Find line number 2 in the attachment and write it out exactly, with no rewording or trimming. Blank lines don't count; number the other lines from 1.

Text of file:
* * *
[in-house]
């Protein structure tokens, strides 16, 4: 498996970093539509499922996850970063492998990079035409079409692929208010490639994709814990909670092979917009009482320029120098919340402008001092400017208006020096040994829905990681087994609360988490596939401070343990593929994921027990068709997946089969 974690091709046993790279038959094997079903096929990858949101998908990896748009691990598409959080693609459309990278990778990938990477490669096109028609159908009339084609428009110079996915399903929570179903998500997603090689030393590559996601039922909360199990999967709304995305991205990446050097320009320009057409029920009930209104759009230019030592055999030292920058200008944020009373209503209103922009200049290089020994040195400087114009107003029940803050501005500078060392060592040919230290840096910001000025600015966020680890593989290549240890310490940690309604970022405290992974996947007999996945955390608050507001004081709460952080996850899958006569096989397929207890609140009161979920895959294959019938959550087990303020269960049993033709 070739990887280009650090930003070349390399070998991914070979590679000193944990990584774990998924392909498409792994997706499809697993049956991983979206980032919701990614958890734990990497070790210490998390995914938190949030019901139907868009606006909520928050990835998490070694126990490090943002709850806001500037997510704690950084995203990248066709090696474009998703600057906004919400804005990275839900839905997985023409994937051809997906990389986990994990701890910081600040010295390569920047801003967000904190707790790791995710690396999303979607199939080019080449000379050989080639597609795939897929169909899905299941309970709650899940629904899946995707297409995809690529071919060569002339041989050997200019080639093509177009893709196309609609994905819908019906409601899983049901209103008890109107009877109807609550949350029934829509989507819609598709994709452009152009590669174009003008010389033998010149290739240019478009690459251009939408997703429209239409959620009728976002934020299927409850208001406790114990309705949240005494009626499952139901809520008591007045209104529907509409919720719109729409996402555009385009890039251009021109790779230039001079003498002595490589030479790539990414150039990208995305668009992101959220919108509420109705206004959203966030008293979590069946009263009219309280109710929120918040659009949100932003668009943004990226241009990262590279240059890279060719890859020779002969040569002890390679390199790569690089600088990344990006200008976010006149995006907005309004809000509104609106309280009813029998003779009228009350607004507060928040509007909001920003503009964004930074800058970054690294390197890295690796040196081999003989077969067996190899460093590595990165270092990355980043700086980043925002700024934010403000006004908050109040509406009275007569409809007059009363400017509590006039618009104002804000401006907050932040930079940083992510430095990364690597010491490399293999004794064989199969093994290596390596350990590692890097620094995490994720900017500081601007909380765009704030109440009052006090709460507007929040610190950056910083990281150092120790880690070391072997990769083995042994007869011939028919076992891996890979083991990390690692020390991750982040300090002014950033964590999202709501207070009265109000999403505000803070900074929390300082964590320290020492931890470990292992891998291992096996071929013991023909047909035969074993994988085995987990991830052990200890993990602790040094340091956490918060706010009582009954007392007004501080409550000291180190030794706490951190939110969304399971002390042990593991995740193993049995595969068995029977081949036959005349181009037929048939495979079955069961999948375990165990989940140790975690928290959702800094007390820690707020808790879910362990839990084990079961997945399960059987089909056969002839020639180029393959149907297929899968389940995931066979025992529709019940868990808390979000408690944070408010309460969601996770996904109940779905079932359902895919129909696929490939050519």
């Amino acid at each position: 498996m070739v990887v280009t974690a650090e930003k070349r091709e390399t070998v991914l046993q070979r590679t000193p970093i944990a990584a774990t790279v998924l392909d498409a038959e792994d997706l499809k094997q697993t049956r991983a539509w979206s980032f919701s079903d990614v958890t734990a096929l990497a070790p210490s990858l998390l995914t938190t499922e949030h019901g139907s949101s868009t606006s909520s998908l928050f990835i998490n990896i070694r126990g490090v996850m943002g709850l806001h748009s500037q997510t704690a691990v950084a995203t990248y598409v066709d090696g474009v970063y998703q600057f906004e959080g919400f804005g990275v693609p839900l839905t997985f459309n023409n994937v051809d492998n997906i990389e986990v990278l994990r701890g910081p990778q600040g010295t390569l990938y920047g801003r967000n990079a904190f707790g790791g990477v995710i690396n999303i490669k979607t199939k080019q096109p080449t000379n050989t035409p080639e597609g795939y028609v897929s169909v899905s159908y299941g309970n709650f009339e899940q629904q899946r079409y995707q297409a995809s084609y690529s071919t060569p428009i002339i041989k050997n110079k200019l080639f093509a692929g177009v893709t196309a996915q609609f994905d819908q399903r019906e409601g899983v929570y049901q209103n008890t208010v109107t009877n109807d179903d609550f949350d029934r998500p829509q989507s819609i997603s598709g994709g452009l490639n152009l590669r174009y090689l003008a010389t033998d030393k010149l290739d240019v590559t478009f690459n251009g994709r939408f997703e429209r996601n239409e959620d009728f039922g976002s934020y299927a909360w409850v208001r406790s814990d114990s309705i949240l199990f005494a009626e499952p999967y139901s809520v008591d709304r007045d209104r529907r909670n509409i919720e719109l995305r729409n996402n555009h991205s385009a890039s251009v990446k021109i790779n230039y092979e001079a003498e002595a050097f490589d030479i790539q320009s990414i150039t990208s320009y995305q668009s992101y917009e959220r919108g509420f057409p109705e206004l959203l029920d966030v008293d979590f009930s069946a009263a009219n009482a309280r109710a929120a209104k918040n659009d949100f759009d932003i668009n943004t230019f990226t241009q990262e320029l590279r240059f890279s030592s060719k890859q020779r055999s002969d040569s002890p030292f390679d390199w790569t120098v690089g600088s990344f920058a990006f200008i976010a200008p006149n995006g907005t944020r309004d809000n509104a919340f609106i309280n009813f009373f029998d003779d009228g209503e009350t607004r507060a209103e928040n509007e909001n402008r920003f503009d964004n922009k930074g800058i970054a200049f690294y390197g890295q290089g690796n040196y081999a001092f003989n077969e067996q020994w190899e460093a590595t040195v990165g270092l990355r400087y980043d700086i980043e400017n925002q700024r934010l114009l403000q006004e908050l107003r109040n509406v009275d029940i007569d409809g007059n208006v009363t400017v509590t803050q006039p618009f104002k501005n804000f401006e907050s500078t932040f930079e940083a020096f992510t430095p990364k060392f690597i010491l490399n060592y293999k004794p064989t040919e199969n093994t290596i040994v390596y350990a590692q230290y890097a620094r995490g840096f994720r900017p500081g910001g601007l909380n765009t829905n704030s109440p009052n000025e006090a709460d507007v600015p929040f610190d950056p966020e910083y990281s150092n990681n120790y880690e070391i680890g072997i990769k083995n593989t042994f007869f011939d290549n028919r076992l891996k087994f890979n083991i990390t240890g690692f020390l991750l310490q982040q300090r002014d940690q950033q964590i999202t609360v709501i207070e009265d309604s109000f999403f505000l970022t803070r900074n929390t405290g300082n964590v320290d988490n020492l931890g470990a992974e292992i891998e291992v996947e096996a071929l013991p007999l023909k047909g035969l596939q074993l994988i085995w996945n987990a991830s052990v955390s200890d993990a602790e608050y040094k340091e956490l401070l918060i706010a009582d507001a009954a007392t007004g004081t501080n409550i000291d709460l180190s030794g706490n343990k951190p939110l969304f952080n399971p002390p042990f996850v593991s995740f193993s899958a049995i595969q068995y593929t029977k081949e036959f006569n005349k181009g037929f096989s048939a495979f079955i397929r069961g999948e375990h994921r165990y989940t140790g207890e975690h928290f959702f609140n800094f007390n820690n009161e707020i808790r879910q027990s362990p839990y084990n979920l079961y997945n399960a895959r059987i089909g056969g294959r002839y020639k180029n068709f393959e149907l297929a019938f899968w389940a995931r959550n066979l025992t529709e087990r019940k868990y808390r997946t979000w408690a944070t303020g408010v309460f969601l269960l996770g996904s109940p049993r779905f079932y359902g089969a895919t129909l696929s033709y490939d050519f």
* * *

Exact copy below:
């Protein structure tokens, strides 16, 4: 498996970093539509499922996850970063492998990079035409079409692929208010490639994709814990909670092979917009009482320029120098919340402008001092400017208006020096040994829905990681087994609360988490596939401070343990593929994921027990068709997946089969 974690091709046993790279038959094997079903096929990858949101998908990896748009691990598409959080693609459309990278990778990938990477490669096109028609159908009339084609428009110079996915399903929570179903998500997603090689030393590559996601039922909360199990999967709304995305991205990446050097320009320009057409029920009930209104759009230019030592055999030292920058200008944020009373209503209103922009200049290089020994040195400087114009107003029940803050501005500078060392060592040919230290840096910001000025600015966020680890593989290549240890310490940690309604970022405290992974996947007999996945955390608050507001004081709460952080996850899958006569096989397929207890609140009161979920895959294959019938959550087990303020269960049993033709 070739990887280009650090930003070349390399070998991914070979590679000193944990990584774990998924392909498409792994997706499809697993049956991983979206980032919701990614958890734990990497070790210490998390995914938190949030019901139907868009606006909520928050990835998490070694126990490090943002709850806001500037997510704690950084995203990248066709090696474009998703600057906004919400804005990275839900839905997985023409994937051809997906990389986990994990701890910081600040010295390569920047801003967000904190707790790791995710690396999303979607199939080019080449000379050989080639597609795939897929169909899905299941309970709650899940629904899946995707297409995809690529071919060569002339041989050997200019080639093509177009893709196309609609994905819908019906409601899983049901209103008890109107009877109807609550949350029934829509989507819609598709994709452009152009590669174009003008010389033998010149290739240019478009690459251009939408997703429209239409959620009728976002934020299927409850208001406790114990309705949240005494009626499952139901809520008591007045209104529907509409919720719109729409996402555009385009890039251009021109790779230039001079003498002595490589030479790539990414150039990208995305668009992101959220919108509420109705206004959203966030008293979590069946009263009219309280109710929120918040659009949100932003668009943004990226241009990262590279240059890279060719890859020779002969040569002890390679390199790569690089600088990344990006200008976010006149995006907005309004809000509104609106309280009813029998003779009228009350607004507060928040509007909001920003503009964004930074800058970054690294390197890295690796040196081999003989077969067996190899460093590595990165270092990355980043700086980043925002700024934010403000006004908050109040509406009275007569409809007059009363400017509590006039618009104002804000401006907050932040930079940083992510430095990364690597010491490399293999004794064989199969093994290596390596350990590692890097620094995490994720900017500081601007909380765009704030109440009052006090709460507007929040610190950056910083990281150092120790880690070391072997990769083995042994007869011939028919076992891996890979083991990390690692020390991750982040300090002014950033964590999202709501207070009265109000999403505000803070900074929390300082964590320290020492931890470990292992891998291992096996071929013991023909047909035969074993994988085995987990991830052990200890993990602790040094340091956490918060706010009582009954007392007004501080409550000291180190030794706490951190939110969304399971002390042990593991995740193993049995595969068995029977081949036959005349181009037929048939495979079955069961999948375990165990989940140790975690928290959702800094007390820690707020808790879910362990839990084990079961997945399960059987089909056969002839020639180029393959149907297929899968389940995931066979025992529709019940868990808390979000408690944070408010309460969601996770996904109940779905079932359902895919129909696929490939050519």